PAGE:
The third chapter attempts to articulate the specific meaning of "critique" in Critical Theory in an ideal sense. The chapter attempts this articulation or retrieval largely in the face of criticism of the standpoint of critique offered by thinkers such as Michael Walzer and Richard Rorty. These two distinguish between what could be a called a "strong" and "weak" sense of criticism, the latter of which they favour. The weak sense of critique is "internal" to the society being criticized and, to a certain extent, identifies with the prevailing values: it "always already presupposes a certain affirmation of the prevailing moral culture in the society concerned." The strong sense of critique is "external" or transcendent to the society being criticized and tends to refuse identification with prevailing values. The problem with the latter approach to critique is that its appeal to external and universal moral principles "necessarily takes too distanced a perspective to be understood by its addressess." Hence, it "runs the risk of claiming an elitist specialized knowledge." Given these two alternatives, thinkers such as Rorty and Walzer advocate the weak, or context-bound, rather than the strong, or context-transcending, form of social criticism.
This, admits Honneth, is a serious charge to the legacy of Critical Theory. One-Dimensional Man and the Dialectic of Enlightenment are readily provided by Rorty and Walzer as examples of context-transcending forms of criticism. Similarly, there is an admitted distance between the central texts of Critical Theory and the institutional order of society leading to the impression that Critical Theory has lost--if it ever had--its normative reference points and tends towards a totalizing ideology. Despite these obstacles, Honneth sets for himself the task of reconstructing the meaning of critique for Critical Theory. His point here is to develop an ideal-type (not his language) of critique for Critical Theory while recognizing that many, if not most, of the core texts of the school do not come close to exemplifying this ideal-type. Indeed, "I am among those who want to leave no doubt that the basic historical-philosophical and sociological assumptions of the Frankfurt School can no longer be defended." Honneth's potentially surprising solution to this problem is the injection of Nietzschean genealogy into the generally left-Hegelian approach of the Frankfurt School (hence the subtitle to the chapter).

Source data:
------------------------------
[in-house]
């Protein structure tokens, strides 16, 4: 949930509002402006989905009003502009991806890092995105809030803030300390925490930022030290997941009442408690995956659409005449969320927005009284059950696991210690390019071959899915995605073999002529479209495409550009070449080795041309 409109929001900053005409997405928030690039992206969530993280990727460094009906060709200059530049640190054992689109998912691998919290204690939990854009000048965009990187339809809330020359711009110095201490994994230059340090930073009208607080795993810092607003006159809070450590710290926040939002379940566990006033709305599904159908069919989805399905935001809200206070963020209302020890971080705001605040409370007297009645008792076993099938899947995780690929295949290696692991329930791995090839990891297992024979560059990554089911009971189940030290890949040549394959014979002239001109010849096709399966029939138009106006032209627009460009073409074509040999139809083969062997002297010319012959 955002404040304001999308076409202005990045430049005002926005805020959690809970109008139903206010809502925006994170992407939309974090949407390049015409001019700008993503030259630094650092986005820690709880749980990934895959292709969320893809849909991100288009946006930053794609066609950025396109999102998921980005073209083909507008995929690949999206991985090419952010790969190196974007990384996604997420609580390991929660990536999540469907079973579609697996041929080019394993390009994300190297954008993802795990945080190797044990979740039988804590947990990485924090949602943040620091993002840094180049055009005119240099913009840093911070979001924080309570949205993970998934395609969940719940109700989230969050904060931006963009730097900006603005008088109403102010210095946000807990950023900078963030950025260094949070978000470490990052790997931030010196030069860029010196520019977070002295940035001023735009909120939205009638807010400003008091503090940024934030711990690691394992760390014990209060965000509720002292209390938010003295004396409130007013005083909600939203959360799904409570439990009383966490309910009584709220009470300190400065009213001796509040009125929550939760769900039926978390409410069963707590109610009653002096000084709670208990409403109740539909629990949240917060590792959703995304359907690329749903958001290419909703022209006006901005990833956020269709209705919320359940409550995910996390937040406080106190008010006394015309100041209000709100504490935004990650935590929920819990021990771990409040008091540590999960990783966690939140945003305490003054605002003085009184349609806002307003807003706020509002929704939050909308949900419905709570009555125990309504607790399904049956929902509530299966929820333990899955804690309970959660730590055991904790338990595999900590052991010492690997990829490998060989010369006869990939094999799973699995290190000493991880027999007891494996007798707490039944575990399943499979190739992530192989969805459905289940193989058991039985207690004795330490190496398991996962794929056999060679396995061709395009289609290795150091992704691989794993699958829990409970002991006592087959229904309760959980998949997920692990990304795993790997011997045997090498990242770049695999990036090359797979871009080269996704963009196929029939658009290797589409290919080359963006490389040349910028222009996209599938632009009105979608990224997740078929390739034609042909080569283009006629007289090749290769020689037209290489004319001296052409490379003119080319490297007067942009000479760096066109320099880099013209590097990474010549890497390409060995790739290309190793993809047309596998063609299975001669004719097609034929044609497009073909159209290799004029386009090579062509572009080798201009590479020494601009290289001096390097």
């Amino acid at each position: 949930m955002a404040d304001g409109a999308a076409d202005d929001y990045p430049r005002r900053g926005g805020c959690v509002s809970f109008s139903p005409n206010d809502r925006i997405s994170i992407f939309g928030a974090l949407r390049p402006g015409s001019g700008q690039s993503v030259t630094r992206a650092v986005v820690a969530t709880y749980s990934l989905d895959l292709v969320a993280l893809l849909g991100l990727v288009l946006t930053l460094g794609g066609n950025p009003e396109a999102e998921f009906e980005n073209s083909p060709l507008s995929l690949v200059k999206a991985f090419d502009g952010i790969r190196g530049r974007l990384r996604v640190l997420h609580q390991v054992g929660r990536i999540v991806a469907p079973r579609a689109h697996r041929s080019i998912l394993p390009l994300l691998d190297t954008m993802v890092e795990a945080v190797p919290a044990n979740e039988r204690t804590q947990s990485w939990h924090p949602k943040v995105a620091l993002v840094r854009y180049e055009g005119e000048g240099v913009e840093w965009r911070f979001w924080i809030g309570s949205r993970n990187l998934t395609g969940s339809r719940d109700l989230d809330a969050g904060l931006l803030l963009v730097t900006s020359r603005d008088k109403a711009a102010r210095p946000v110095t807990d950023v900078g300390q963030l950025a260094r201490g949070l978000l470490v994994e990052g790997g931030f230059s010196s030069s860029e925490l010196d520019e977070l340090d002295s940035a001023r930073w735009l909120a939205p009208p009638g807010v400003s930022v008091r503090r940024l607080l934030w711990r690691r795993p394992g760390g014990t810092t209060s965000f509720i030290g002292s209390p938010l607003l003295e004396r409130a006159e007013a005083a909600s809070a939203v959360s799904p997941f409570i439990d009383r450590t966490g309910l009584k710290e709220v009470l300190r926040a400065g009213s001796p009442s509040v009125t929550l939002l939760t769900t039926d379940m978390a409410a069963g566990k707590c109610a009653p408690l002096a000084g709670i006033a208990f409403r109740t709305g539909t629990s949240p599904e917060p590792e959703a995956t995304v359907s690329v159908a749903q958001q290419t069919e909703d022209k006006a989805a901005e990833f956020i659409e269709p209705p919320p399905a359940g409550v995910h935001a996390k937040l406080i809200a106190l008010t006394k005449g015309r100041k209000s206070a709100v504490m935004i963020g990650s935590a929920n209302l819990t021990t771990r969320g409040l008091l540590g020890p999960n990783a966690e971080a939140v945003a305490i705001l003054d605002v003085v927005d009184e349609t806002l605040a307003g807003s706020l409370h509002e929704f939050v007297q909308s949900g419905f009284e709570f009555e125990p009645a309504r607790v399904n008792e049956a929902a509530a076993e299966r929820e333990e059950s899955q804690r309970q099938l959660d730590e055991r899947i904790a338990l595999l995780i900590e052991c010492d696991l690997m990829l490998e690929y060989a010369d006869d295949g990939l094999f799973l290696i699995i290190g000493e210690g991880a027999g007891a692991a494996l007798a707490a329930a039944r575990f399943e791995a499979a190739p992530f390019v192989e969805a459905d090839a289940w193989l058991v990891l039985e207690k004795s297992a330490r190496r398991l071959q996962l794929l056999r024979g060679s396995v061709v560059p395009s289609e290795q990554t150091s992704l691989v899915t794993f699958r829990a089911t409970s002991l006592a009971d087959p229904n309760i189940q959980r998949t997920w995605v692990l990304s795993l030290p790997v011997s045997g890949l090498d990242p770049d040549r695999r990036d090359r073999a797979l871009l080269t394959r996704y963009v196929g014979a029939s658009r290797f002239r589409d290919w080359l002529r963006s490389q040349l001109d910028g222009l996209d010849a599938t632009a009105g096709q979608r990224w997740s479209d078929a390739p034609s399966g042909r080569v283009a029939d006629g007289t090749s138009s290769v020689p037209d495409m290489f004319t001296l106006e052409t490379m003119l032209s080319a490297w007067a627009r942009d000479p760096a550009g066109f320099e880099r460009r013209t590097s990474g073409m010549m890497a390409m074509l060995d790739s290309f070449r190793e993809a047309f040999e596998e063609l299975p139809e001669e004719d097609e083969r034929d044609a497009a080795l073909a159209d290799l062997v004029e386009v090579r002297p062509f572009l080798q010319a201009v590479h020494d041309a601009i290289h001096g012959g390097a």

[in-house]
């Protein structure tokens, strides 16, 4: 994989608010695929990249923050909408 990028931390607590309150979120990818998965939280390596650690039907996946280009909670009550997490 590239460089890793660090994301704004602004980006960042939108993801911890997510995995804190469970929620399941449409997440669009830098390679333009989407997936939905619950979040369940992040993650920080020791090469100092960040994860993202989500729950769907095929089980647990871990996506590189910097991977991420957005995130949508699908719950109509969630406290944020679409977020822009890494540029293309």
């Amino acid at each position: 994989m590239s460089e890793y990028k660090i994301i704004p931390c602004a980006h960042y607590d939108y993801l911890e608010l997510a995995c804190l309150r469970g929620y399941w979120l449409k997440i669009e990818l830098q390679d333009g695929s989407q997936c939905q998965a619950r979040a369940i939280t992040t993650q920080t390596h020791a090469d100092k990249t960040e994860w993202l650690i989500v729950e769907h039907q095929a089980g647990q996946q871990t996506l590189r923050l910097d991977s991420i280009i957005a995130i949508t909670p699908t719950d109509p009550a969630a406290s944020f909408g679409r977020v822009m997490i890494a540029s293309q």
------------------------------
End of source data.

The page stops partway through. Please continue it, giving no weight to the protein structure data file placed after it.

Drawing upon Walzer again, Honneth lays three senses of critique:
- Constructive - this refers to a procedure of justification readily and reasonably agreed to by members of the society in question (potentially under fictive conditions, such as a "veil of ignorance") that have the ability to attain normative status which can then be used to criticize the existing social institutions.
- Reconstructive - this refers to the attempt to uncover the normative ideals of social institutions and social practice that are suitable to be used as instruments of critique in the existing society.
- Genealogical - this refers to the attempt to demonstrate how normative ideals become transformed into their opposite, practices of domination.
With this paradigm in place, what conclusions does Honneth come to regarding the meaning of critique in Critical Theory? His argument is Critical Theory originally began being solely concerned with reconstructive forms of critique (which were admittedly occasionally simple and vulgar), but, in response to Nazism, "Critical Theory underwent a systematic convergence with Nietzsche's geneaology." The lesson to be drawn from this is that social rationality appears to produce normative ideals, however these normative ideals are subject to historical change. Their existence in the present may have little relation to their genesis. That is, what was once normative may have over time come to be instruments of domination. (We can think of a totally administered society or the irrational consequences of rationalization.) Thus, previously normative ideals could lose "the normative kernel" over time. As a result, genealogy and reconstructive criticism must be aligned with one another. Indeed, the form of critique practiced by Critical Theory could conceivably involve all three forms of criticism:
- a critical standpoint that develops a concept of rationality that "establishes a systematic connection between social rationality and moral validity"
- this connection between social rationality and moral validity determines social reality in the form of ideals
- however, these moral ideals must be analyzed in light of the "genealogical proviso" that their original meaning may have been lost or have become unrecognizable.
Honneth's ultimate conclusion is that he "fear[s] that what Critical Theory once meant by the idea social criticism cannot be defended today, short of this extremely high standard." For my part, I see this extremely high standard as falling into the trap of the "strong" sense of criticism whereby social criticism becomes the domain of rarefied expert knowledge with little or no connection to the society as a whole. Indeed, there appears to be a striking disconnect between the two chapters under discussion on this point. The first chapter advocates a close connection between theory and practice, the second chapter advocates an impossibly high concept of critique that is not only inaccessible to most academics, but especially to society at large.